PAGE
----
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Truck Driver Honored for Helping Trooper Subdue Violent Suspect

April 24, 2014  | 

 

Harry Welker
Harry Welker

Professional truck driver Harry Welker of Broken Arrow, Okla, has been named a Highway Angel by the Truckload Carriers Association (TCA) for helping to subdue a belligerent man who was involved in a “life and death struggle” with a Kansas state trooper.

On October 22, 2013, at about mid-morning, Welker and a trainee had stopped at a rest area on I-70 in Kannapolis, Kansas. As they crossed the parking lot and entered the restroom facilities, they noticed a Kansas Highway Patrol trooper had pulled over a van for a traffic violation.

While the two men were inside the restroom, the trooper attempted to identify the occupant of the van. The man was evasive and provided several different names. Suspicions aroused, the trooper asked the man to get out of his vehicle and place his hands on the hood of the trooper’s SUV. However, when he tried placing a handcuff on the man’s wrist, the man became extremely hostile, attacked the trooper, and placed him in a chokehold. According to a written account by the superintendent of the Kansas Highway Patrol, “a life and death struggle then ensued,” as the man punched the officer several times in the face and tried to gain control of the trooper’s gun.

By the time Welker and the trainee began walking back to their tractor trailer, the incident had escalated to the point where the man and the trooper were fighting on the ground in the middle of the parking lot. The man had forced himself on top of the trooper; it appeared it was only a matter of time before he overpowered him. Welker and the trainee, who are U.S. Marine Corps veterans, immediately went to help. They tackled the man, helping to subdue him, but he continued to resist, even when the trooper used his TASER. Eventually, with Welker and the trainee’s help, the trooper was finally able to handcuff and arrest the man, who turned out to be wanted for parole violations in another state.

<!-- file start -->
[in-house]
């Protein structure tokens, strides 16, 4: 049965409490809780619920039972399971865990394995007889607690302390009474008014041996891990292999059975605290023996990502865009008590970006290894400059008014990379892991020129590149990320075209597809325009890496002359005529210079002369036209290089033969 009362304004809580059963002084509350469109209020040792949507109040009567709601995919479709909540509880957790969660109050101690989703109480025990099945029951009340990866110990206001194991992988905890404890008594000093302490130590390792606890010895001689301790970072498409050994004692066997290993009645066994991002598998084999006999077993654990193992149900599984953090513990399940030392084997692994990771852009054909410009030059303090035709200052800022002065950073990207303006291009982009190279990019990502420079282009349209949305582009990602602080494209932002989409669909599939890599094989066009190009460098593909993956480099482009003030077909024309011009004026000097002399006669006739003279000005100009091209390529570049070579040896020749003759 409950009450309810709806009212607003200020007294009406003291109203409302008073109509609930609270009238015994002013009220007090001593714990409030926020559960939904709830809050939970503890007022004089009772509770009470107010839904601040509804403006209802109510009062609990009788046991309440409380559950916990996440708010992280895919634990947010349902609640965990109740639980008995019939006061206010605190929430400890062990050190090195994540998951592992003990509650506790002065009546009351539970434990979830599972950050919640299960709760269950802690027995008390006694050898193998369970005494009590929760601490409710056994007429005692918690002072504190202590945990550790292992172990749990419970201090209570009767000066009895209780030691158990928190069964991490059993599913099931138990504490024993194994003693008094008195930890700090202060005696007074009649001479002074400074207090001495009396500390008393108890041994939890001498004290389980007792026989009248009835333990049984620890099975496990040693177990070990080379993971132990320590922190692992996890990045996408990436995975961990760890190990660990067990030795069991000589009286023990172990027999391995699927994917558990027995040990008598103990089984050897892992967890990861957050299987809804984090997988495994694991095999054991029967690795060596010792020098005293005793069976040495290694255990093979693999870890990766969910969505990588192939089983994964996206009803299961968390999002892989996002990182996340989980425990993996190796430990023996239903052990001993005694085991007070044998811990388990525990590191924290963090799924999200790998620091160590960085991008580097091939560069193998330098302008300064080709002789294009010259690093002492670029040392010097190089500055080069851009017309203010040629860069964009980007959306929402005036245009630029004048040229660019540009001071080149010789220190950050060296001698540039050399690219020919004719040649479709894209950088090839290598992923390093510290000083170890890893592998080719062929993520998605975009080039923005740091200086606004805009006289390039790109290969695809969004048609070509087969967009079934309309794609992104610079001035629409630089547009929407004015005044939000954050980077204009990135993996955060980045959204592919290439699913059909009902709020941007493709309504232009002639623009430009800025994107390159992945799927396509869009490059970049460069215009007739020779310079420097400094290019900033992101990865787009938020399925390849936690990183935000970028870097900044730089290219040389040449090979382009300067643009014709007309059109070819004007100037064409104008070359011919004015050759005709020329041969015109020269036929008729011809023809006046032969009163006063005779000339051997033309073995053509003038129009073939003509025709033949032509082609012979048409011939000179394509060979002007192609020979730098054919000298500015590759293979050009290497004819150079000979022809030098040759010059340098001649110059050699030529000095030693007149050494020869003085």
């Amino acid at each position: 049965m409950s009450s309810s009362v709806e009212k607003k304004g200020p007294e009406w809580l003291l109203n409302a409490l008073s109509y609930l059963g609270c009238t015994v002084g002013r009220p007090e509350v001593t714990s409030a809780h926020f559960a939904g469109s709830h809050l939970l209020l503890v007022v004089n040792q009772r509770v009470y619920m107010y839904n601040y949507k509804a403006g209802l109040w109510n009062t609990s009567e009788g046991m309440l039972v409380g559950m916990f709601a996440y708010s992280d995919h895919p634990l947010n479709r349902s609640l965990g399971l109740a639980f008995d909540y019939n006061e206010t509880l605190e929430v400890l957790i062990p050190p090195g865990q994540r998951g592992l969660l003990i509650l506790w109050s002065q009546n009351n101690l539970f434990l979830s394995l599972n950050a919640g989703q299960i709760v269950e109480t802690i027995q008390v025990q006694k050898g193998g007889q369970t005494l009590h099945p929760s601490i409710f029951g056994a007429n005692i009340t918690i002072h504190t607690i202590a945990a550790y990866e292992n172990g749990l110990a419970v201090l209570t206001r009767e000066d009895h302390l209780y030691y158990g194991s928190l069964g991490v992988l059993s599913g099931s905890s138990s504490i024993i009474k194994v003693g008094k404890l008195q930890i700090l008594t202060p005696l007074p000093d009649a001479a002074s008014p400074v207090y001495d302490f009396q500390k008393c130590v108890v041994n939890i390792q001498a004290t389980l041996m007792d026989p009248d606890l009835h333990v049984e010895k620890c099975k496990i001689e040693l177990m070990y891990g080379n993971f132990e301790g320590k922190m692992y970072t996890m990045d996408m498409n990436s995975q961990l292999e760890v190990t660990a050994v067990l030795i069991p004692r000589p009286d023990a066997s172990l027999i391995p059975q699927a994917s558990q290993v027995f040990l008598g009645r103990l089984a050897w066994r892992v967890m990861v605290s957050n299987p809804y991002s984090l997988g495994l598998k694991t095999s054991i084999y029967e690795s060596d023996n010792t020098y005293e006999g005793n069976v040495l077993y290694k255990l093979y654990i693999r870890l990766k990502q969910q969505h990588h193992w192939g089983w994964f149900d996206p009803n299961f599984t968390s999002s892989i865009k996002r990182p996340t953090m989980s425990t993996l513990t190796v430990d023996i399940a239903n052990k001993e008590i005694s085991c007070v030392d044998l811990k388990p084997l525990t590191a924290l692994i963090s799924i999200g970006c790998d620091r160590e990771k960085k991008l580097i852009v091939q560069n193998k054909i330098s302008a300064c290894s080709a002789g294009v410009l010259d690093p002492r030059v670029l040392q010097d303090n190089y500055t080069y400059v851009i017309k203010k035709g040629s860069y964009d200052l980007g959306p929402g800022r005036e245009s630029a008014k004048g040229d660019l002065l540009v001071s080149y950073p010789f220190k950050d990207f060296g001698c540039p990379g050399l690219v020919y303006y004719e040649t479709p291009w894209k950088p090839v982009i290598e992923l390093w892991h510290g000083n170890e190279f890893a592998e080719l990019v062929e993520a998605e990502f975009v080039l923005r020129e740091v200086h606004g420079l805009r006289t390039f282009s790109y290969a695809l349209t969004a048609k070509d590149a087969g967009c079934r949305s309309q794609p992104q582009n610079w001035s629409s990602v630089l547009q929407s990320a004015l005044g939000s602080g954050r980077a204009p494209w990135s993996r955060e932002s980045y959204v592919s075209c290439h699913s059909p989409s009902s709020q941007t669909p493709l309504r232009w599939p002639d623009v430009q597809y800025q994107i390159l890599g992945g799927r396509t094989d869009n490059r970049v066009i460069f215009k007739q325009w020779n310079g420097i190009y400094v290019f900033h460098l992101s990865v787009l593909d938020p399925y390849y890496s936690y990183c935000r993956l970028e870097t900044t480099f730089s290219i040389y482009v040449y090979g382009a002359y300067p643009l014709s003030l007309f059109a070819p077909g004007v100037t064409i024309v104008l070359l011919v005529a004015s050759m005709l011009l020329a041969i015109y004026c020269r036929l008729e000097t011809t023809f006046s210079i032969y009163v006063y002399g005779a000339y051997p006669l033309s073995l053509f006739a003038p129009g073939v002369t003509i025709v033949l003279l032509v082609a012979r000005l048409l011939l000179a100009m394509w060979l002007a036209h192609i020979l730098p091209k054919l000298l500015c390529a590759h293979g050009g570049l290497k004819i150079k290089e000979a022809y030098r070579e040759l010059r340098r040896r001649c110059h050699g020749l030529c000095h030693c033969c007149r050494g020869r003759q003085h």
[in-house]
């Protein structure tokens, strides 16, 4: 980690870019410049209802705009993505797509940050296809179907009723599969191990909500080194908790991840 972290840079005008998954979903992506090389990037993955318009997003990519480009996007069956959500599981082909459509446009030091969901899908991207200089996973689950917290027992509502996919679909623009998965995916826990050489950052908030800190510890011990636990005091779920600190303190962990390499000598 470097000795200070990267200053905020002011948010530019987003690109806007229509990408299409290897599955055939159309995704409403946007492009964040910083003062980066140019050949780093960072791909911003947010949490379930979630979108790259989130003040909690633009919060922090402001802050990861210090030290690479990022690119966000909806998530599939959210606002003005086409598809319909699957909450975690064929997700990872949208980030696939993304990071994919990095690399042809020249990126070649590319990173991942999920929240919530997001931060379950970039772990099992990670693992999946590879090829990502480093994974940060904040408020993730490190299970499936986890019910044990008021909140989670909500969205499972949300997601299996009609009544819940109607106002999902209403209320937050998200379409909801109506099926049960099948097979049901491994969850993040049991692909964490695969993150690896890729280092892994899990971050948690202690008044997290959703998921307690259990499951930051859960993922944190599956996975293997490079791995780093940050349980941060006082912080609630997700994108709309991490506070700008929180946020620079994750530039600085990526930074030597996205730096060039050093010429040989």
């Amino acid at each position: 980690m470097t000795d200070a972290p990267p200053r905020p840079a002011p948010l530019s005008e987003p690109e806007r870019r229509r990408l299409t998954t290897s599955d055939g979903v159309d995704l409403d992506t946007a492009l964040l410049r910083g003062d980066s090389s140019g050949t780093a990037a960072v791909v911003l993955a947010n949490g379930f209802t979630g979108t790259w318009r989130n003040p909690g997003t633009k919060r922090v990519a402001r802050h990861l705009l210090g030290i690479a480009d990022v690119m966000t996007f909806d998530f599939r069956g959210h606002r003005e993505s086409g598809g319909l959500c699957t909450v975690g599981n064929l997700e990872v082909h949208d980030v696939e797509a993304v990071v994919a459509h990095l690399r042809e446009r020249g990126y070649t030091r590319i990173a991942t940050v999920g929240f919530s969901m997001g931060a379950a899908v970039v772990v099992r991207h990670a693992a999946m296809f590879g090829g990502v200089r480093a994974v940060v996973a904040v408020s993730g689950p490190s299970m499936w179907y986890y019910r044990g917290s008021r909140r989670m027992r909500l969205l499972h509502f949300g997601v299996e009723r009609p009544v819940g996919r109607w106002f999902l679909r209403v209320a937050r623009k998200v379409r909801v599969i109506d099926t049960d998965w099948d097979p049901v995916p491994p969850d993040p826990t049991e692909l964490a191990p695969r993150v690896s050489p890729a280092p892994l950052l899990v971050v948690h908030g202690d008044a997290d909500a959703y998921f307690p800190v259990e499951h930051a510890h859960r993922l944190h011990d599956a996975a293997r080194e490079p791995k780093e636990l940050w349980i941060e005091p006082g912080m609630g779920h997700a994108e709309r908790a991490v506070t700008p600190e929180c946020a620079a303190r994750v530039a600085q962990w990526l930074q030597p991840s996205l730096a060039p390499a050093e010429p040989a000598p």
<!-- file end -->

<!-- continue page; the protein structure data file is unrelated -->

“It was my natural reaction to go over there and help. I didn’t give it a second thought,” said Welker, who spent eight years as a corrections officer for the state of Missouri and also used to escort prisoners for the Marines. “I’m not out to get recognition… I’m a concerned citizen who took action when action needed to be taken.”

The Kansas Highway Patrol has given Welker a plaque for his actions. “Mr. Welker, you exhibited a great deal of bravery when you, unselfishly and without regard to your own safety, responded to help [our trooper],” states the letter of thanks. “You put yourself in harm’s way for a State Trooper who you did not know. Your actions undoubtedly saved [the trooper] from further injury and possibly death.”

For his heroism, TCA has presented its latest Highway Angel with a certificate, patch, and lapel pin. Welker's employer, Melton Truck Lines Inc. of Tulsa, also received a certificate acknowledging that one of its drivers is a Highway Angel.

Since the program’s inception in August 1997, hundreds of drivers have been recognized as Highway Angels for the unusual kindness, courtesy, and courage they have shown others while on the job.

 

 


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